Many of the companies targeted, including those three, have agreed to pay financial penalties or faced court-imposed damages. In the case of Successful Credit Service Corporation, an $8.3 million judgment was suspended because of the defendant’s inability to pay.
While the industry doesn’t yet attract as much attention as debt collectors, for example, the FTC says many alleged credit repair scams go unreported. Most companies are small — just a few employees — and operate exclusively on the Internet.
“In our experience, credit repair complaints are way understated,” said C. Steven Baker, the FTC’s Midwest Region director, who oversees credit repair. “Some of it could be, consumers only know their own experiences,” and might assume others are being helped.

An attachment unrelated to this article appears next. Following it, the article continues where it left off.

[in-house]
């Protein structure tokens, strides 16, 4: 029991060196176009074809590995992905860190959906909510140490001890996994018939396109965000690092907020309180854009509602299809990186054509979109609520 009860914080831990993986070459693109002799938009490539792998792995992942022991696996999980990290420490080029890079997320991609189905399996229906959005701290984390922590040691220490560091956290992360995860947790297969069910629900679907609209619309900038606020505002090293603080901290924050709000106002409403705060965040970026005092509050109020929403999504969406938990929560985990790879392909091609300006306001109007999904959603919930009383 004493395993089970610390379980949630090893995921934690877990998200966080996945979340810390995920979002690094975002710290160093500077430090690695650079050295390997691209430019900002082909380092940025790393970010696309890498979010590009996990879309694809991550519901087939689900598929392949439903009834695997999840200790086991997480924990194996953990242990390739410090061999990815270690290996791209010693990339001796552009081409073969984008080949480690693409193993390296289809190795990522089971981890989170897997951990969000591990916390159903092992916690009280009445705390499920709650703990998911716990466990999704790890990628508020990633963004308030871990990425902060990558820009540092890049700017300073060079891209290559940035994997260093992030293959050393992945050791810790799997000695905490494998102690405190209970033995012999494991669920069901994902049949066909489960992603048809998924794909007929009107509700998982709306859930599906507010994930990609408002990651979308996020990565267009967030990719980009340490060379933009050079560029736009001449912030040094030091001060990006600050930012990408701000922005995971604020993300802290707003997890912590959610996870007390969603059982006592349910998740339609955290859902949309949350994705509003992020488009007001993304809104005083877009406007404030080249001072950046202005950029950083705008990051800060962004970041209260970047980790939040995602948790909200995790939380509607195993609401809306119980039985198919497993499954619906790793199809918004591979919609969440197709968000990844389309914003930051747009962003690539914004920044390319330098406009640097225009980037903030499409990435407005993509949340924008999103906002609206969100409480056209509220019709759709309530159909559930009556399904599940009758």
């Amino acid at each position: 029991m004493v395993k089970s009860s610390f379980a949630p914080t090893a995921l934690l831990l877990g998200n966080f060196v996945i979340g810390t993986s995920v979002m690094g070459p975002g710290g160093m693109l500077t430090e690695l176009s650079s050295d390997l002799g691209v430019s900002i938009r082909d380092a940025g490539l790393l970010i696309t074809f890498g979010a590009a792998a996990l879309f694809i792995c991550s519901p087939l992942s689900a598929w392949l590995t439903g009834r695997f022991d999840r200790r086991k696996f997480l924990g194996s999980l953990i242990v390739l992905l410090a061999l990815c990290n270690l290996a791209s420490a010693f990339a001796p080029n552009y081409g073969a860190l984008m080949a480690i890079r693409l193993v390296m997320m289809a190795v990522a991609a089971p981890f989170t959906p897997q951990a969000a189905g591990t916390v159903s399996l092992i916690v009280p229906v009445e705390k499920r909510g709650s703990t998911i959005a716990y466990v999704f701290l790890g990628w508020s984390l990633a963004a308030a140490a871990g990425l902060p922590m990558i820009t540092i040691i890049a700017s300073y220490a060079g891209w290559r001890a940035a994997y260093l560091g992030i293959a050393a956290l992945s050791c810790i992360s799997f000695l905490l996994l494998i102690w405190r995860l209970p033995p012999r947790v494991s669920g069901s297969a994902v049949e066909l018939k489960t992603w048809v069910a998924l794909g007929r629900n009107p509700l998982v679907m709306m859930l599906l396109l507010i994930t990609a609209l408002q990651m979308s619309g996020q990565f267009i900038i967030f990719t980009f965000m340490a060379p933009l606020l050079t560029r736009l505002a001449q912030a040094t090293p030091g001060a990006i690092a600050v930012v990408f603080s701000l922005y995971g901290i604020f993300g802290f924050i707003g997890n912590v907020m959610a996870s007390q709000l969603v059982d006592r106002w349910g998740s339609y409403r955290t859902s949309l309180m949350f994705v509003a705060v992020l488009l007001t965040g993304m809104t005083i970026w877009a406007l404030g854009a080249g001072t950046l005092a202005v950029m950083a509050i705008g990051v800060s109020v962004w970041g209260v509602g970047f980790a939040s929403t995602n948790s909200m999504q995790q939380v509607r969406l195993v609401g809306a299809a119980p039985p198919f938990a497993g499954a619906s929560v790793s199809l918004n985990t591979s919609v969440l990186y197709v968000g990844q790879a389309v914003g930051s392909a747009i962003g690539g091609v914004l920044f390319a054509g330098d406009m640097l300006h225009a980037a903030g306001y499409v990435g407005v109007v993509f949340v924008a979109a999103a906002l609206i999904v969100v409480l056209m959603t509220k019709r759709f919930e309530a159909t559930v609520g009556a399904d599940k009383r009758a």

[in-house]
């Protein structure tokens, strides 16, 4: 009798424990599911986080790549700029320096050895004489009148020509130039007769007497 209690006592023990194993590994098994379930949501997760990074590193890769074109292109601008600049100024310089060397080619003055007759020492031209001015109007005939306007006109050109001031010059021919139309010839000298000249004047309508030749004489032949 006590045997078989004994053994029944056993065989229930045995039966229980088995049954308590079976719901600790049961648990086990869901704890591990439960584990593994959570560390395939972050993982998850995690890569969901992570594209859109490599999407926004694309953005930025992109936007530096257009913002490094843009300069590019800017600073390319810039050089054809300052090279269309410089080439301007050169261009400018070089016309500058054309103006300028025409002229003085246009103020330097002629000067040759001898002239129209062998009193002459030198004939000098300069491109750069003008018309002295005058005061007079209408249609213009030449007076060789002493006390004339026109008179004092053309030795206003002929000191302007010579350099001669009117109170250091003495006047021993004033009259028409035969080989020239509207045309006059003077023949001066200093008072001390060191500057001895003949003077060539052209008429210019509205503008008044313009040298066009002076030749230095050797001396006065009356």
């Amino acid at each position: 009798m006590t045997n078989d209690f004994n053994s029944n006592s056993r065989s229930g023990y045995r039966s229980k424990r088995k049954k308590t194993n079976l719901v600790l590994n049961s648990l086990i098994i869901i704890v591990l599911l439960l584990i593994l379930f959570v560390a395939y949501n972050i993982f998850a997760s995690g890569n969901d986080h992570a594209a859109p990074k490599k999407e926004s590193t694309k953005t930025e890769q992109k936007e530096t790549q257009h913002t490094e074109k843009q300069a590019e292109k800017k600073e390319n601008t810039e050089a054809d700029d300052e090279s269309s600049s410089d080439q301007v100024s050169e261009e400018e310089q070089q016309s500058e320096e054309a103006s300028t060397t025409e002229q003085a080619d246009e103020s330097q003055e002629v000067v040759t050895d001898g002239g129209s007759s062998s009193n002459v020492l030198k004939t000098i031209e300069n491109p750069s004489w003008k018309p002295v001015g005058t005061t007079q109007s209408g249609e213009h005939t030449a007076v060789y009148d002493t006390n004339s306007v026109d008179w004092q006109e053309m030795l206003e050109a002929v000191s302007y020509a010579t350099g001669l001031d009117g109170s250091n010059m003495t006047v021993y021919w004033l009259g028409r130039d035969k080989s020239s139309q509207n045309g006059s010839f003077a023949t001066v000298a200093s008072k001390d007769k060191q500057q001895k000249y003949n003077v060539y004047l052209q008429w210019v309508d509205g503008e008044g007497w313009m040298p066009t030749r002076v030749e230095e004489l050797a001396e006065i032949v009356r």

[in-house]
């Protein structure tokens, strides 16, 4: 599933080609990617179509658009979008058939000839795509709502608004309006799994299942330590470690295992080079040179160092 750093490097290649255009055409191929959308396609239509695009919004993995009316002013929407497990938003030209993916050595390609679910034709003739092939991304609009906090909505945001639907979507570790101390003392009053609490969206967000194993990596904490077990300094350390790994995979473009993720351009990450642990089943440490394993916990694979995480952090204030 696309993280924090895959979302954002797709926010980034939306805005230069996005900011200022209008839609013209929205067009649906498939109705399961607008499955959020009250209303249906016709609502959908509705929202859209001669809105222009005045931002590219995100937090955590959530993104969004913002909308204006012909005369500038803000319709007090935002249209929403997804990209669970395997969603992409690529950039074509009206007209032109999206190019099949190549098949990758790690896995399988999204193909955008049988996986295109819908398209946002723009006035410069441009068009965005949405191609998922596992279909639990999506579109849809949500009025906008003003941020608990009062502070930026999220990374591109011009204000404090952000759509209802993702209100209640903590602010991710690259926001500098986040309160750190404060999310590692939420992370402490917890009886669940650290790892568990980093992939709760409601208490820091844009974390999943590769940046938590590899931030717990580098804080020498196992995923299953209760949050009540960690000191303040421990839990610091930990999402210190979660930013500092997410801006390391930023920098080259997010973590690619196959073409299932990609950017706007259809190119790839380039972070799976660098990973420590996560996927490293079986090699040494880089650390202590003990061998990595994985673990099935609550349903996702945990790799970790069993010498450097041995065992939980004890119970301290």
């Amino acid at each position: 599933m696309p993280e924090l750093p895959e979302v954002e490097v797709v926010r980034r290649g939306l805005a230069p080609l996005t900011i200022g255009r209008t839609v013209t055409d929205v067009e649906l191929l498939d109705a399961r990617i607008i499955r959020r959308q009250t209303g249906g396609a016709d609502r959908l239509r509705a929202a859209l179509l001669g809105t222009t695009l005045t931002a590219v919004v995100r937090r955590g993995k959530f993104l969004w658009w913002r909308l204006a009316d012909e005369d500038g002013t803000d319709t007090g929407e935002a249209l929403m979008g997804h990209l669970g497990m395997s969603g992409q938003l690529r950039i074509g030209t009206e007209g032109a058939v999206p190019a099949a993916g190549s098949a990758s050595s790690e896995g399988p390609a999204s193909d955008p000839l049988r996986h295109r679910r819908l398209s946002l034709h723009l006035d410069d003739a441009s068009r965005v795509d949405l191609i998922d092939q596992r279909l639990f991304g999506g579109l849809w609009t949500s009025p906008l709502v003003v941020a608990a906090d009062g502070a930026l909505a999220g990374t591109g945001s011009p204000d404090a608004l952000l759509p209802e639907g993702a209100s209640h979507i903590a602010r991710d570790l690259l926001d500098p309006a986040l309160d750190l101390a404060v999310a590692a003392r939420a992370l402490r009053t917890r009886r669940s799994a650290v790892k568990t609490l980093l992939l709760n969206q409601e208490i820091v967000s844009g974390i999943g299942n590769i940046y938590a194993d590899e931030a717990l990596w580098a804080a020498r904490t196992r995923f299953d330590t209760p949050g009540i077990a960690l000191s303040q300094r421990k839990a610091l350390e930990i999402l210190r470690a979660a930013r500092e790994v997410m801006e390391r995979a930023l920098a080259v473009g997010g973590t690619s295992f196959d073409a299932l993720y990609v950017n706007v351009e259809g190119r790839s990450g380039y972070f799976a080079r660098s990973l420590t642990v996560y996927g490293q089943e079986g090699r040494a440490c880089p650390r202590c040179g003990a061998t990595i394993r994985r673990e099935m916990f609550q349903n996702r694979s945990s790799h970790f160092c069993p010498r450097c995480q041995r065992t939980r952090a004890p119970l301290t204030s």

The companies span a wide spectrum. Some of the companies are alleged scams that require upfront fees, yield no clear benefit and sometimes charge for services they couldn’t possibly deliver (like instant debt relief), taking advantage of people’s desperation for a quick fix, experts say.
Some of the more established credit repair companies, such as Lexington Law, do help by leveraging what they describe as a full understanding of complex consumer protection laws, including ones that pertain to debt collection and student loans. Randy Padawer, a Lexington Law consumer advocate, said that credible credit repair isn’t about “disputing everything willy-nilly.”
A trade association representing credit repair companies says the firms have long protected consumers from “the potentially devastating consequences” of an inaccurate credit report. The service is legal if done properly.